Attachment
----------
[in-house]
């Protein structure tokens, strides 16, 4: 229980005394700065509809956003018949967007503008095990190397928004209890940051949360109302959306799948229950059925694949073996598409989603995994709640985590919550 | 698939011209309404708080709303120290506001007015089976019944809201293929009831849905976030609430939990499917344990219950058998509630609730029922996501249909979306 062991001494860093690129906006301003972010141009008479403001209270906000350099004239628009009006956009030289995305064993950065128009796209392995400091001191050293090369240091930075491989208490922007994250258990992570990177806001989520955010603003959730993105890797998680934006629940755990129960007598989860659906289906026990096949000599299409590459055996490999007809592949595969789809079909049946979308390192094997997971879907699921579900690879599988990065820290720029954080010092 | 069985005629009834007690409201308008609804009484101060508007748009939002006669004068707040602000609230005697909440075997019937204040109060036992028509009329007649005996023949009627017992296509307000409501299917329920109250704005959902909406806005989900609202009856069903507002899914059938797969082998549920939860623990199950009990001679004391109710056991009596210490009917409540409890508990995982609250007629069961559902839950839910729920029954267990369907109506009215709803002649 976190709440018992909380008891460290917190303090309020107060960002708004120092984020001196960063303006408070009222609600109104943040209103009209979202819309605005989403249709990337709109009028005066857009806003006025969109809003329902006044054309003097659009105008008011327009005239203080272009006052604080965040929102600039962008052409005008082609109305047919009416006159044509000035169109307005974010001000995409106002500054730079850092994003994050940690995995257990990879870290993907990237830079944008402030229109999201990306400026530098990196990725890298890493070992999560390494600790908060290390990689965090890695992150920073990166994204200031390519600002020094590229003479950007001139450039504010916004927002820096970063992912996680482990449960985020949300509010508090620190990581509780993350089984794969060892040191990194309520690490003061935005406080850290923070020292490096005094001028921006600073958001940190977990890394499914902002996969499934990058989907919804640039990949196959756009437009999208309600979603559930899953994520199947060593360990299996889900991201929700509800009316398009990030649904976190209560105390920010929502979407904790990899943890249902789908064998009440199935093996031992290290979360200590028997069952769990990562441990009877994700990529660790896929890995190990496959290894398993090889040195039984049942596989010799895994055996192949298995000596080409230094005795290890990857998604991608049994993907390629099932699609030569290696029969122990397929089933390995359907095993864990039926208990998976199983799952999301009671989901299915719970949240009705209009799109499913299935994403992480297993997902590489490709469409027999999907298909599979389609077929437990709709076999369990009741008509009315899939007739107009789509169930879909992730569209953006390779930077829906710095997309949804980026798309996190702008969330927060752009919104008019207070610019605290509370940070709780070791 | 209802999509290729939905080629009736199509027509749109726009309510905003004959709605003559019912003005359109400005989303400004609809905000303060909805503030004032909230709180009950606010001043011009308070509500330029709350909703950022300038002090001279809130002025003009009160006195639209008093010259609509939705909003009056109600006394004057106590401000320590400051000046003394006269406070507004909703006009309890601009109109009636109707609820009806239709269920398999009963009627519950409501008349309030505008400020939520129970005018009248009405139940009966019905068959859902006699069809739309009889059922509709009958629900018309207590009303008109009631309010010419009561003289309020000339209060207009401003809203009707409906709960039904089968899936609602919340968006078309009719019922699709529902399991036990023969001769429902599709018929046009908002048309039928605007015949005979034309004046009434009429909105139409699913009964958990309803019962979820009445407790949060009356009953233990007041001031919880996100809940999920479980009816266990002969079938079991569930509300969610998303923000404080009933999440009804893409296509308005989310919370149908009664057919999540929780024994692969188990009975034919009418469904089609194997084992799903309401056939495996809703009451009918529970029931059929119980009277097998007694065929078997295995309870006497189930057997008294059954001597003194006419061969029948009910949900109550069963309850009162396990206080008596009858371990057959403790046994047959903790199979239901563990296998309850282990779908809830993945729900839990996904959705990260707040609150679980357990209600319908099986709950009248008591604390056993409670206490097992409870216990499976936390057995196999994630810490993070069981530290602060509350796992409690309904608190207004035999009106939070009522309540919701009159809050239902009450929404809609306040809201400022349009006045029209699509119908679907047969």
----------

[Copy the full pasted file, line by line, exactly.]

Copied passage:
[in-house]
């Protein structure tokens, strides 16, 4: 229980005394700065509809956003018949967007503008095990190397928004209890940051949360109302959306799948229950059925694949073996598409989603995994709640985590919550 | 698939011209309404708080709303120290506001007015089976019944809201293929009831849905976030609430939990499917344990219950058998509630609730029922996501249909979306 062991001494860093690129906006301003972010141009008479403001209270906000350099004239628009009006956009030289995305064993950065128009796209392995400091001191050293090369240091930075491989208490922007994250258990992570990177806001989520955010603003959730993105890797998680934006629940755990129960007598989860659906289906026990096949000599299409590459055996490999007809592949595969789809079909049946979308390192094997997971879907699921579900690879599988990065820290720029954080010092 | 069985005629009834007690409201308008609804009484101060508007748009939002006669004068707040602000609230005697909440075997019937204040109060036992028509009329007649005996023949009627017992296509307000409501299917329920109250704005959902909406806005989900609202009856069903507002899914059938797969082998549920939860623990199950009990001679004391109710056991009596210490009917409540409890508990995982609250007629069961559902839950839910729920029954267990369907109506009215709803002649 976190709440018992909380008891460290917190303090309020107060960002708004120092984020001196960063303006408070009222609600109104943040209103009209979202819309605005989403249709990337709109009028005066857009806003006025969109809003329902006044054309003097659009105008008011327009005239203080272009006052604080965040929102600039962008052409005008082609109305047919009416006159044509000035169109307005974010001000995409106002500054730079850092994003994050940690995995257990990879870290993907990237830079944008402030229109999201990306400026530098990196990725890298890493070992999560390494600790908060290390990689965090890695992150920073990166994204200031390519600002020094590229003479950007001139450039504010916004927002820096970063992912996680482990449960985020949300509010508090620190990581509780993350089984794969060892040191990194309520690490003061935005406080850290923070020292490096005094001028921006600073958001940190977990890394499914902002996969499934990058989907919804640039990949196959756009437009999208309600979603559930899953994520199947060593360990299996889900991201929700509800009316398009990030649904976190209560105390920010929502979407904790990899943890249902789908064998009440199935093996031992290290979360200590028997069952769990990562441990009877994700990529660790896929890995190990496959290894398993090889040195039984049942596989010799895994055996192949298995000596080409230094005795290890990857998604991608049994993907390629099932699609030569290696029969122990397929089933390995359907095993864990039926208990998976199983799952999301009671989901299915719970949240009705209009799109499913299935994403992480297993997902590489490709469409027999999907298909599979389609077929437990709709076999369990009741008509009315899939007739107009789509169930879909992730569209953006390779930077829906710095997309949804980026798309996190702008969330927060752009919104008019207070610019605290509370940070709780070791 | 209802999509290729939905080629009736199509027509749109726009309510905003004959709605003559019912003005359109400005989303400004609809905000303060909805503030004032909230709180009950606010001043011009308070509500330029709350909703950022300038002090001279809130002025003009009160006195639209008093010259609509939705909003009056109600006394004057106590401000320590400051000046003394006269406070507004909703006009309890601009109109009636109707609820009806239709269920398999009963009627519950409501008349309030505008400020939520129970005018009248009405139940009966019905068959859902006699069809739309009889059922509709009958629900018309207590009303008109009631309010010419009561003289309020000339209060207009401003809203009707409906709960039904089968899936609602919340968006078309009719019922699709529902399991036990023969001769429902599709018929046009908002048309039928605007015949005979034309004046009434009429909105139409699913009964958990309803019962979820009445407790949060009356009953233990007041001031919880996100809940999920479980009816266990002969079938079991569930509300969610998303923000404080009933999440009804893409296509308005989310919370149908009664057919999540929780024994692969188990009975034919009418469904089609194997084992799903309401056939495996809703009451009918529970029931059929119980009277097998007694065929078997295995309870006497189930057997008294059954001597003194006419061969029948009910949900109550069963309850009162396990206080008596009858371990057959403790046994047959903790199979239901563990296998309850282990779908809830993945729900839990996904959705990260707040609150679980357990209600319908099986709950009248008591604390056993409670206490097992409870216990499976936390057995196999994630810490993070069981530290602060509350796992409690309904608190207004035999009106939070009522309540919701009159809050239902009450929404809609306040809201400022349009006045029209699509119908679907047969």